These are the kinds of silly jobs we create for ourselves because we don't have real work to do with our horses. While none of this necessarily needed to be done via horseback, it was pretty fun to do it all on four legs instead of two.

After trotting and cantering around the big pasture a fair bit, we took Steen and Laredo out into the fields again. They were, if possible, even more relaxed than the day before. We tooled around for an hour and a half before calling it a ride.

So, yay for long rides and beautiful weather. It was definitely the kind of weekend that has me counting my blessings.

Horseback Hours YTD: 178:25

Friday, September 05, 2014

A Few Weeks in the Two-Rein

We're having a really lovely late summer. Really, the whole summer has been surprisingly nice, but the last few weeks have been particularly gorgeous. Accordingly, we are logging lots and lots of barn hours.

With King gone and Nevada getting a little break, Brian and I have reverted to our previous breakdown of mounts. I'm riding Steen and Aiden. He's riding Laredo and Oliver. (This choice is mostly due to the fact that my saddle fits Aiden better and his fits Oliver better.)

All the horses are doing well, but the most exciting thing going on for me is that I've finally made a total transition into the two-rein with Steen. I dabbled with the set-up on and off for quite a few months, but every time I rode in it it made me aware of things that were missing or not quite right with my communication in hackamore. We'd go back to the hackamore to work on the deficiencies.

Finally, a few weeks ago, I tried the two-rein again. For the first time, it felt all good all through the ride. I rode in it again the following day, and it felt really good. The third ride was even better still.

That string of riding brought me to a decision. No more dabbling. With Steen being 14 and this being my first time using a spade, if we're going to do this, now's the time. We're not going to find a better moment.

It also helped that we recently watched a video by Bruce Sandifer that went into an in-depth exploration of the mechanics of the spade bit and how it works in comparison to a lot of popular bits commonly in use today. This helped me really set aside any lingering fear that I would somehow accidentally hurt Steen with the spade, plus gave me increased understanding of how the spoon and mouthpiece work, and why.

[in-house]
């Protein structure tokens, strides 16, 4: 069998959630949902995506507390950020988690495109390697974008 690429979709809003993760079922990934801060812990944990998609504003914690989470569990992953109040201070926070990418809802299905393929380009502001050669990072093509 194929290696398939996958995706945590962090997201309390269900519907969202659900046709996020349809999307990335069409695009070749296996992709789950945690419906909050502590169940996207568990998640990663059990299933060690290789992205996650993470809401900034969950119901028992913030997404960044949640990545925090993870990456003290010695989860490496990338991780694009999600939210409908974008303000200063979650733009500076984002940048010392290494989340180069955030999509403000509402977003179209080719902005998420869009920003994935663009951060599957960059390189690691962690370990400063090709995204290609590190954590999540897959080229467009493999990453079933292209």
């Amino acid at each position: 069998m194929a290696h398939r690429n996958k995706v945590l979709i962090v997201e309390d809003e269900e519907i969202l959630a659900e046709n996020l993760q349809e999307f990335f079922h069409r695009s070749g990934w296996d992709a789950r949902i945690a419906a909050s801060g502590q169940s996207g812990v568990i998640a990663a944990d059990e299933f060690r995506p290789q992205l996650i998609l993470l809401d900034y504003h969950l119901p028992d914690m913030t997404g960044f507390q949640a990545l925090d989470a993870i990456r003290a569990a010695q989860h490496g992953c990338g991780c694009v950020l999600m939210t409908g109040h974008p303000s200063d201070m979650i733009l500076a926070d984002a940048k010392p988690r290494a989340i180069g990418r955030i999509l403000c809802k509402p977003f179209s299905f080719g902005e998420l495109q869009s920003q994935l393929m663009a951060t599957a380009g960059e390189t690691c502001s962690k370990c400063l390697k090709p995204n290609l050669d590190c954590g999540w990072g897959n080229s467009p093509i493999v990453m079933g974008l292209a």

So, for the last few weeks, I've ridden Steen exclusively in the two-rein. We're both increasingly relaxed about the headgear, and he's rapidly building up his understanding of the signals. As his understanding and my aptitude increase together, I'm starting to get glimmers of why a spade bit is so unbelievably cool. I have seen other people ride in spades, read about them, watched videos on them, and collected all sorts of abstract information about them. But finally really riding in one is something else entirely.

Unfortunately, it's the kind of thing that's really difficult to talk about. Much of what is different isn't really quantifiable. The most obvious elements is the subtlety. On Steen in the hackamore, I can usually put him exactly where I want with only a little pressure/effort. On Steen in the two-rein, it takes even less. I'm starting to learn how little itty bitty twitches of my fingers cause the bit to signal, and Steen so far has shown very little difficulty in translating these minute shifts into instructions that reach his feet.

The other things that are different about riding in the two-rein are a lot harder to describe. Increasingly, I understand why Martin Black says the work he does with young horses is essentially geared to get them into the two-rein as quickly as possible. He talks about the two-rein being his favorite part of the bridle horse progression. And that brings me to what is perhaps the most noticeable difference in riding Steen in the two-rein. It does feel like leveling up. For both me and Steen, there's a lot more to think about. There are simple changes, like just riding around with two sets of reins, and there are subtle things, like the way the spade moves in his mouth when he holds his head at different angles. It's like adding an entire new layer to our potential to communicate.

We have yet to have a moment where the bit gets in the way or causes a problem. Every time I ride in it, Steen is more relaxed about taking it and holding it from the get-go. Of course, we still have a long, long way to go. I'm trying to be realistic about what's ultimately possible for a horse like Steen, who has a very checkered training history, two traumatic leg injuries, and is now past his prime, particularly given the fact that he's in the hands of someone who is learning as she goes. Still, it seems that as long as we're both enjoying the learning process, there is no reason to stop pushing on.

Horseback Hours YTD: 173:10